There’s a chance, also, that the team philosophy in Toronto will play into his strengths. One of Tony La Russa’s complaints about the young center fielder was that he struck out too much. This year, Rasmus cut down on the Ks and lost his power. Strikeouts are also correlated with power across baseball, so this is not some small sample size thing. The Blue Jays? Their grip-it-and-rip-it philosophy is well known. They are ninth in strikeout rate in the American League and fourth in isolated slugging percentage. They won’t care about his strikeouts if he’s tearing the cover off the ball.

The Jays also like to run. They are fifth in the American League in stolen bases, while the Cardinals have the fewest steals in baseball. When Aaron Hill has 13 stolen bases, you know that the team is okay with giving the green light if you can be successful at least 66% of the time. Rasmus has been successful 65% of the time. Let’s give him a steals boost anyway. He certainly has speed.

Rasmus doesn’t profile as a player that will put up a good batting average. He hits more balls in the air than on the ground and strikes out a little too much to be a .300-hitting center fielder. But if you look past his flaws — something that his former manager couldn’t manage — you can see the power, speed and fantasy value that he represents. Enjoy Colby Rasmus, Blue Jay.

For the best fantasy baseball analysis and insight please visit BloombergSports.com.

Why You Should Buy, Not Sell, Jeremy Hellickson

by Eno Sarris //

We can get a little smart for our britches sometimes. We’ll take a pitcher, look at his peripherals and declare him over-rated. Then that pitcher goes and improves his peripherals and retains his ERA and WHIP and we look silly. This explains much of Trevor Cahill‘s last two years. Are we seeing it again this year in Tampa?

Take a look at Jeremy Hellickson‘s underlying statistics and he seems like a perfect sell-high. Despite a sweet ERA (3.17 ERA), he’s not striking out a ton of batters (6.1 K/9), is walking batters at about an average rate (3.25 BB/9, average is 3.14 BB/9), and is getting ground balls at a below-average rate (33.9% GB, 44% is average). To recap: that’s below average, average and below average. He’s managing the ERA mostly on the back of a lucky batting average on balls in play (.224 BABIP) and a lucky strand rate (79% left on base, 70% is league average).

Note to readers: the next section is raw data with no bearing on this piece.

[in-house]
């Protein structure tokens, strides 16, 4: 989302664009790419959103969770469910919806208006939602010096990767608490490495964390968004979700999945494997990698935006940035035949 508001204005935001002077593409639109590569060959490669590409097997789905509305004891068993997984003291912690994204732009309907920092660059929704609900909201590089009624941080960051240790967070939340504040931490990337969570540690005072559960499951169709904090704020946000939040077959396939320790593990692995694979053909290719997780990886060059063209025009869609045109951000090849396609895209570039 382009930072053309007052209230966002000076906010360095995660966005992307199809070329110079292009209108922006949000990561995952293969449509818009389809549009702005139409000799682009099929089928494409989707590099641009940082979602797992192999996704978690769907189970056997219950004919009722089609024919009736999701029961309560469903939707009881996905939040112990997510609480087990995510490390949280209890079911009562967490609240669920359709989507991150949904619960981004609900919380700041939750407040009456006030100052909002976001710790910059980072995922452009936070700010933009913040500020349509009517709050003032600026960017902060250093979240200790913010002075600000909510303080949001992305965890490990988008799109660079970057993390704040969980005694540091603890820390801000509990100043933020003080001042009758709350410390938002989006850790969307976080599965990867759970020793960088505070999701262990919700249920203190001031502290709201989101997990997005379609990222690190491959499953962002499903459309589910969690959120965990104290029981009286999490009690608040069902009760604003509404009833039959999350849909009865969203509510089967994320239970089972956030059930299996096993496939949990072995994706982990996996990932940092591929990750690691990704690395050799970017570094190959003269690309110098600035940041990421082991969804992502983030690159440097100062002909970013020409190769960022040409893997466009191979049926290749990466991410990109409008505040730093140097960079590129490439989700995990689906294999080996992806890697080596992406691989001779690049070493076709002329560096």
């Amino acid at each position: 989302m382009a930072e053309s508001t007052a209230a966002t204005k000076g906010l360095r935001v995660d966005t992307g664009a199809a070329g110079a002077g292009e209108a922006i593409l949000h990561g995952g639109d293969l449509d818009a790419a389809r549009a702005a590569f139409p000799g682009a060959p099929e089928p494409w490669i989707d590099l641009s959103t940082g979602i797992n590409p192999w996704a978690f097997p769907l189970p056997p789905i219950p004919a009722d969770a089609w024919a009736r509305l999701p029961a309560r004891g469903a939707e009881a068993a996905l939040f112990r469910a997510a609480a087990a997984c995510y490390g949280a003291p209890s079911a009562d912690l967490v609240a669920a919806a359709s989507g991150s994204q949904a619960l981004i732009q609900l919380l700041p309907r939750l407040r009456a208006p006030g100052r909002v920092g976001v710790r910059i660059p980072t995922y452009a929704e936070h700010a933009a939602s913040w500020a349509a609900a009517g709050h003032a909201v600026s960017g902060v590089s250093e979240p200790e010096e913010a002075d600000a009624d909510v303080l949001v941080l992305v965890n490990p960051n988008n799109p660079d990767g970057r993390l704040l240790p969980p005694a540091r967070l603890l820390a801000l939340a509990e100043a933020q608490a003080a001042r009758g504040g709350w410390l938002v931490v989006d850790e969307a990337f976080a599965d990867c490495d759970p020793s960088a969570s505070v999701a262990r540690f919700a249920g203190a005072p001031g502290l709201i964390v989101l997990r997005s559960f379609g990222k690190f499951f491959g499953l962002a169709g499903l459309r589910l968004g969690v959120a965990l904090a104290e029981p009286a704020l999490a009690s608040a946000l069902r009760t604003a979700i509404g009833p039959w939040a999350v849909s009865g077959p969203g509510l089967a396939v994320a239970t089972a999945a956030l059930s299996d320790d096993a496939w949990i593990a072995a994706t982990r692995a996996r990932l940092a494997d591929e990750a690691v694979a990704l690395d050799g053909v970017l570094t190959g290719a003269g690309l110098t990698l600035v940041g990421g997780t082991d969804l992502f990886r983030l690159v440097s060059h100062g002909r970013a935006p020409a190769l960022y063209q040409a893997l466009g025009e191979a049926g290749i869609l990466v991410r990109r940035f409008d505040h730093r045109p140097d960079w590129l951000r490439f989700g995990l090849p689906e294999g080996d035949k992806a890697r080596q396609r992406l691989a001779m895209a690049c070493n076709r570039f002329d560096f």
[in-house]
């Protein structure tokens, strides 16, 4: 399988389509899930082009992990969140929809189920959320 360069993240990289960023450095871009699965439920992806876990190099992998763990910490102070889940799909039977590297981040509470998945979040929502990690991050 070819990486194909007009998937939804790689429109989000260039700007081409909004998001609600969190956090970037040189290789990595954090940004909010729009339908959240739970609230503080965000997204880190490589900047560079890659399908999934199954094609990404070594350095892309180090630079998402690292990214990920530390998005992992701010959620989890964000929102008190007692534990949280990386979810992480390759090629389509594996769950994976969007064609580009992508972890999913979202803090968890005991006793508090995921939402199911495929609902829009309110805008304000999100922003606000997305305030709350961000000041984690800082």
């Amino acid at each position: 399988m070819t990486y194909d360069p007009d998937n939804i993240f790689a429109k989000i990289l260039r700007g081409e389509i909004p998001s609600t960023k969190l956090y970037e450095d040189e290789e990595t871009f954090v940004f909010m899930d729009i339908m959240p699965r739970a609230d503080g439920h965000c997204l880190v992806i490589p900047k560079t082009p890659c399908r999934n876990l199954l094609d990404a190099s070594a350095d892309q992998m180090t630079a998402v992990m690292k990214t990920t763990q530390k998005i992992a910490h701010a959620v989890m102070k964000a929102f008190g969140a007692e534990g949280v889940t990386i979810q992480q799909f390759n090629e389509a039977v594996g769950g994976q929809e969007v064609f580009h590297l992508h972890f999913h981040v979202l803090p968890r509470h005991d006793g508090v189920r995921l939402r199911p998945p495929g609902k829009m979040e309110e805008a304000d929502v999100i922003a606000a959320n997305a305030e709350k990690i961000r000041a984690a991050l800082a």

Put it all together and you get a 4.27 FIP, or fielding independent pitching, a number on the ERA scale that strips out batted ball luck. An average FIP this year is 3.84. He’s been below average, which is a strange thing to say about a guy with a low-threes ERA and nine wins.

But here’s something even stranger to say: He could be just as good going forward, and maybe even fundamentally better. Well, that’s not really that strange, but given his rate stats, you might frown for a moment.

The reasoning behind the statement is simple. Like Trevor Cahill before him, Hellickson is a young pitcher. He has fewer than 150 innings pitched at the major league level. We can’t really assume that the strikeout and walk rates that we currently see are his true talent rates. In 2010, Cahill showed a 5.4 K/9 and the book was that he couldn’t sustain his results with that level of strikeouts. But Cahill had also had a 9.9 K/9 in the minor leagues. He just needed to figure it out on the major league level, and lo and behold, he now has a 6.65 K/9 and has bettered his FIP a quarter of a run.

Hellickson? He had a 9.8 K/9 in the minor leagues. He was a control artist, with a 2.1 BB/9 on the farm and no season where he walked more than three per nine. He never got a ton of ground balls, but he did get much closer to 40%. These numbers were accrued against inferior talent, but they are also relevant. We can’t just assume that Hellickson will continue to strike out six per nine and say he’s over-rated. Small sample sizes are the bane of the saber-friendly analyst, but in his last three starts, Hellickson has 18 strikeouts against three walks in 20 1/3 innings. That’s the sort of work he did in the minor leagues.

Particularly when we evaluate young pitchers, we cannot forget their minor league work. Baseball is a game of adjustments, and a young pitcher is an adjustment away from improving his underlying rates and ‘deserving’ his good fortune. Even in baseball’s toughest division, Hell Boy has great stuff, dominant control, and the ability to continue putting up an ERA in the low threes.

For the best fantasy baseball analysis and insight please visit BloombergSports.com